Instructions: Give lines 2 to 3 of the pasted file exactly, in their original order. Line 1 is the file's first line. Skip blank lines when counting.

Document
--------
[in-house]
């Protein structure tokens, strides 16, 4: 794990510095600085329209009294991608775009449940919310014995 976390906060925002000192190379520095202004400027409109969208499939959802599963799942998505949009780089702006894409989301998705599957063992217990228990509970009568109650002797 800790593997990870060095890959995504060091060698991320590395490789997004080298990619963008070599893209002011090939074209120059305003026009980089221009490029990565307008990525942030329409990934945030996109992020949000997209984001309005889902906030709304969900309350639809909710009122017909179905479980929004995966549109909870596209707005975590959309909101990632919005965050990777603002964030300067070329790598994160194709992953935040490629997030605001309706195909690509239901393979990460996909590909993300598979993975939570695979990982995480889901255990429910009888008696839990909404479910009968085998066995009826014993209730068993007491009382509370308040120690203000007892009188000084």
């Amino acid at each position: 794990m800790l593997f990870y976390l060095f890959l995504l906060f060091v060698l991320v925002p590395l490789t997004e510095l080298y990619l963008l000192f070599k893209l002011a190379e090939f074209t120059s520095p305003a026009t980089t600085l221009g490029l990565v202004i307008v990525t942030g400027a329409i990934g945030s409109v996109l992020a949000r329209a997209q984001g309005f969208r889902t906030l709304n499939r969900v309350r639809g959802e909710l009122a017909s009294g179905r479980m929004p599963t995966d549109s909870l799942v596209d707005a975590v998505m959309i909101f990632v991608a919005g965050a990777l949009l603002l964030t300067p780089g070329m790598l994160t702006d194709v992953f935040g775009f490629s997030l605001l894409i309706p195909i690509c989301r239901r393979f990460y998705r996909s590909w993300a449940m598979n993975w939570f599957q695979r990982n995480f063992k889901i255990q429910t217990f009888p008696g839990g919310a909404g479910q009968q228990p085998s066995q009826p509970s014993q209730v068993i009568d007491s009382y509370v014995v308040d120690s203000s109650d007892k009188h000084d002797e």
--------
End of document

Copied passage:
């Protein structure tokens, strides 16, 4: 794990510095600085329209009294991608775009449940919310014995 976390906060925002000192190379520095202004400027409109969208499939959802599963799942998505949009780089702006894409989301998705599957063992217990228990509970009568109650002797 800790593997990870060095890959995504060091060698991320590395490789997004080298990619963008070599893209002011090939074209120059305003026009980089221009490029990565307008990525942030329409990934945030996109992020949000997209984001309005889902906030709304969900309350639809909710009122017909179905479980929004995966549109909870596209707005975590959309909101990632919005965050990777603002964030300067070329790598994160194709992953935040490629997030605001309706195909690509239901393979990460996909590909993300598979993975939570695979990982995480889901255990429910009888008696839990909404479910009968085998066995009826014993209730068993007491009382509370308040120690203000007892009188000084």
């Amino acid at each position: 794990m800790l593997f990870y976390l060095f890959l995504l906060f060091v060698l991320v925002p590395l490789t997004e510095l080298y990619l963008l000192f070599k893209l002011a190379e090939f074209t120059s520095p305003a026009t980089t600085l221009g490029l990565v202004i307008v990525t942030g400027a329409i990934g945030s409109v996109l992020a949000r329209a997209q984001g309005f969208r889902t906030l709304n499939r969900v309350r639809g959802e909710l009122a017909s009294g179905r479980m929004p599963t995966d549109s909870l799942v596209d707005a975590v998505m959309i909101f990632v991608a919005g965050a990777l949009l603002l964030t300067p780089g070329m790598l994160t702006d194709v992953f935040g775009f490629s997030l605001l894409i309706p195909i690509c989301r239901r393979f990460y998705r996909s590909w993300a449940m598979n993975w939570f599957q695979r990982n995480f063992k889901i255990q429910t217990f009888p008696g839990g919310a909404g479910q009968q228990p085998s066995q009826p509970s014993q209730v068993i009568d007491s009382y509370v014995v308040d120690s203000s109650d007892k009188h000084d002797e």